20-40 days before frost: Winter rye, or winter barley are also options for the cereal grain part of the mix, if you have those seeds on hand. In central Virginia, it’s a mistake to sow rye as early as August, as it can set seed. Austrian winter peas, or red clover are other legume options if that’s what you have. Sometimes it pays to use what you already have, as it may not give good germination if saved over to next fall. Winter rye needs 3-4 weeks after tilling in, in spring, to break down and to disarm the allelopathic compounds that stop small seeds germinating. Plan for the next food crops to be ones planted after late April, such as late corn plantings, winter squash, transplanted watermelon, tomatoes, peppers, sweet potatoes, June-planted potatoes, fall brassicas, and second plantings of summer squash, cucumbers, beans.
Up to 10 days past the frost date: it’s too late for clovers. Austrian winter peas winter-kill in zone 6, but are hardy in zone 7. Hardy to 0°F (-18°C). AWP bloom in late April at Twin Oaks, before hairy vetch. Suitable crops in the year before using Austrian winter peas are the late-finishing winter squash, melons, sweet potatoes, tomatoes, peppers, middle sweet corn, June-planted potatoes. The same group of crops are suitable for following AWP, as they are planted after May 1. You can sow AWP several weeks later than clovers, but at least 35 days before first hard freeze (25°F/-4°C) – in zone 7, 8/10–10/24 (11/8 is sometimes OK)
Up to3-4 weeks past your average frost date: no really, it’s too late for any other cover crop. If you don’t have winter rye, don’t till! Leave the weeds, see below.
Later than 3-4 weeks past your average first frost date: no, really, do not till! You could mow and tarp, to kill the weeds before spring. I’m not sure what the soil life thinks about that, though! You could mow again in early spring, or till and sow oats, if you won’t be planting a food crop in the following 8 weeks, giving the oats time to make respectable growth before turning them under.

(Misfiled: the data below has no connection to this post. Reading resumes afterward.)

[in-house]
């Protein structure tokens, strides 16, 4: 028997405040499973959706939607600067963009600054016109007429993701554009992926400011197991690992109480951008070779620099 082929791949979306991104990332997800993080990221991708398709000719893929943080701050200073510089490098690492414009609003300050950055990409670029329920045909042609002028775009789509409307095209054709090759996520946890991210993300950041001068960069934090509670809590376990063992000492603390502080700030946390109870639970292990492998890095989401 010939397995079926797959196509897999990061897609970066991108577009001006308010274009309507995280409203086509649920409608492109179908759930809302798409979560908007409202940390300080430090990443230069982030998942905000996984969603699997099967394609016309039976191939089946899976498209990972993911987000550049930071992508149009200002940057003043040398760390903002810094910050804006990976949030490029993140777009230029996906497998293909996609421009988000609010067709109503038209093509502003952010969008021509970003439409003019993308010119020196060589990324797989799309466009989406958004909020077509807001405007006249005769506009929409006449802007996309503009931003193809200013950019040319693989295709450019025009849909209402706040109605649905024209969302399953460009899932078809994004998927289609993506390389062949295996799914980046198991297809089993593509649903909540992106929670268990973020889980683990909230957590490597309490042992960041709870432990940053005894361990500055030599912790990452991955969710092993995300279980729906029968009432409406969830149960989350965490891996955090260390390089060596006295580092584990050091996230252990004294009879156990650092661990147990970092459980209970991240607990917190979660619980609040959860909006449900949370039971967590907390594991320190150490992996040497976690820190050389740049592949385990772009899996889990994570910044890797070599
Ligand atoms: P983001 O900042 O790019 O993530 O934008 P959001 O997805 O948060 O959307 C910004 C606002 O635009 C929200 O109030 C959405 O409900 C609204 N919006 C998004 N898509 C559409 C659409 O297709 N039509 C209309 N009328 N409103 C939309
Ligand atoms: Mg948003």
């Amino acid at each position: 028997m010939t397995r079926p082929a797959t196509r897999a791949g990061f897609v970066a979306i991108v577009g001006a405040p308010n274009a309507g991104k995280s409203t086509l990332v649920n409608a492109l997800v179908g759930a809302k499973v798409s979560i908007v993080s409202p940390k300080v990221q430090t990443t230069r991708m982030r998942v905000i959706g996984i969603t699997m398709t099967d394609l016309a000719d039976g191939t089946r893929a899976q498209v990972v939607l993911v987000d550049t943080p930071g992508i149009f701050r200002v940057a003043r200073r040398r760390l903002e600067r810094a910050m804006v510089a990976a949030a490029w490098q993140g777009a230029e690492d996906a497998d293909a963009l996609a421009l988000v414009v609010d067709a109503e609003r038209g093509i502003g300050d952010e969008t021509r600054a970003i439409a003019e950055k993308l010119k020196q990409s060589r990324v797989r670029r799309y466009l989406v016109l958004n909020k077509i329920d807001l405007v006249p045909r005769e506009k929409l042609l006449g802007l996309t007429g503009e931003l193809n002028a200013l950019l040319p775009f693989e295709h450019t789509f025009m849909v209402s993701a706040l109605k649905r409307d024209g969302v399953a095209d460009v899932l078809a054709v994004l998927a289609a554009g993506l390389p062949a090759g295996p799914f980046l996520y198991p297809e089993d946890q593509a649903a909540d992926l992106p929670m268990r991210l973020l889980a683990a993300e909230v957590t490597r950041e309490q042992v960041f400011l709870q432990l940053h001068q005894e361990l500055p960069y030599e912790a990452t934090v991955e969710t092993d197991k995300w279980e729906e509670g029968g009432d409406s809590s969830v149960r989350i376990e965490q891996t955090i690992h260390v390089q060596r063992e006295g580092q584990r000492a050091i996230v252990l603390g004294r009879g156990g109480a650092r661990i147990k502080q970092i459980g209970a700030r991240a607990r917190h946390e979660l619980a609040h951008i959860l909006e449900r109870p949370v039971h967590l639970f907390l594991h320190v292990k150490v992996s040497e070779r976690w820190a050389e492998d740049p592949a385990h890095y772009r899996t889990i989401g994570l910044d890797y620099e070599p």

Create a crop rotation for vegetables that includes good cover crops
If you include winter cover crops when planning a crop rotation for your vegetables, you can tweak your plan to maximize your cover crop opportunities. Here’s the steps:
Figure out how much area is needed for each major crop (the ones needing the largest amount of space).
Measure and map the space available
Divide into equal plots big enough for your major crops
Group compatible crops together to fill out each plot
Set a good sequence, maximizing cover crop opportunities
Include best possible cover crops at every opportunity
Try it for one year, then make improvements
For more details, see my slideshow Crop Rotations for Vegetables and Cover Crops on SlideShare.net
Advanced Options for Winter Cover Crops
Sometimes you can undersow the cover crop between the rows of a growing food crop, to take over after the food crop dies of frost or mowing. We do this with our last planting of sweet corn, and with fall broccoli and cabbage.
Timing is critical: Sow the cover crop late enough to minimize competition with the food crop, but early enough so it gets enough light to grow enough to endure foot traffic when the food crop is harvested. The leaf canopy of the food crop should not yet be closed. Often the best time is at the last cultivation, often about a month after planting the food crop. With vining food crops, it’s important to sow the cover crop before the vines run.